"Somehow, the distances between them and you fade easily; learning from each other becomes an easier game that I feel enriches us mutually. For instance, as a linguistics PhD student, it amazes me to see how people who literally have nothing have become bilingual or even trilingual, due to the rich cultural and linguistic diversity they are continuously exposed to in their communities. I might learn some words of a local language (please, thanks, hello, bye-bye) which will not be understood some miles away, and this really fascinates me. At the same time, when preparing my trips, I do extensive readings and research about my destinations, and experiencing how readings and reality intersect or not is always some kind of surprise box.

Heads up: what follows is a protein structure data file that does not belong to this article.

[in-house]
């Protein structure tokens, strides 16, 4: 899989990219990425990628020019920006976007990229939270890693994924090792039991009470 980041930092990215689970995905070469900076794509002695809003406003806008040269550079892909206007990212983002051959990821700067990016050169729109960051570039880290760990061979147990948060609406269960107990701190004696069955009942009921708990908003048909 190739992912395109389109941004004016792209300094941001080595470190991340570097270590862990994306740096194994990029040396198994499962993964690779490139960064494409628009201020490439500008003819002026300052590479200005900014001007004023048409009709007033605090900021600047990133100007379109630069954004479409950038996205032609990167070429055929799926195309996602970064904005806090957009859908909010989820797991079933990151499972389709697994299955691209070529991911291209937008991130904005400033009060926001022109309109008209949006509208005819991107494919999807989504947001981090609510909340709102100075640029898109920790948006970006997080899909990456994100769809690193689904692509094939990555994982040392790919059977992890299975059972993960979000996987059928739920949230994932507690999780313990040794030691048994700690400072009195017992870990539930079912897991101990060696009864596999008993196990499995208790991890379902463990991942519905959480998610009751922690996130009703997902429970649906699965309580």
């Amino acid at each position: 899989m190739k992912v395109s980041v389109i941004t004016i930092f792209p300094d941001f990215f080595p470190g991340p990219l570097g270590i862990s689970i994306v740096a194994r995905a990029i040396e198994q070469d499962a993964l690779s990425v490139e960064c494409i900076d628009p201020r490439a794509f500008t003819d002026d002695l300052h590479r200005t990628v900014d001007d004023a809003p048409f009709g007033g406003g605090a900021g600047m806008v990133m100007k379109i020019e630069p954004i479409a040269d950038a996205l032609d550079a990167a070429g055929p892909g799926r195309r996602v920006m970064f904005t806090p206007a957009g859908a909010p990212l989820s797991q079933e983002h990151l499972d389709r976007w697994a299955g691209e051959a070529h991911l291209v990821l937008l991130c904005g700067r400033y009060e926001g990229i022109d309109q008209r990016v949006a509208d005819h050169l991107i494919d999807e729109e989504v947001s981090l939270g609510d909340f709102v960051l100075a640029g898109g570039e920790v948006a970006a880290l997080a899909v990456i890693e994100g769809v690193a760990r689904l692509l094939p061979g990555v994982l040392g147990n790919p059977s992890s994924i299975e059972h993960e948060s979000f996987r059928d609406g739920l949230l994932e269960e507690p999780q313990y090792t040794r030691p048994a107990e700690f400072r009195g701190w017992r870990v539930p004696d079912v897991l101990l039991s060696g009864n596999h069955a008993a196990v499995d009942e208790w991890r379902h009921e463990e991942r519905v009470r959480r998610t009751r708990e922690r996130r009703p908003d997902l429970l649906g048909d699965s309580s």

"However, it's important to note that such an experience is not a walk in the park, because getting so close to local cultures also lets you see things that you might not like, might not expect or sadden you, such as the prevalence of poverty and many other associated issues. Sometimes the reality in underdeveloped countries is sweetened by certain Western accounts ('They are poor, but they are happy'). But once you find yourself there, you come to realize that such statements are, at least, arguable.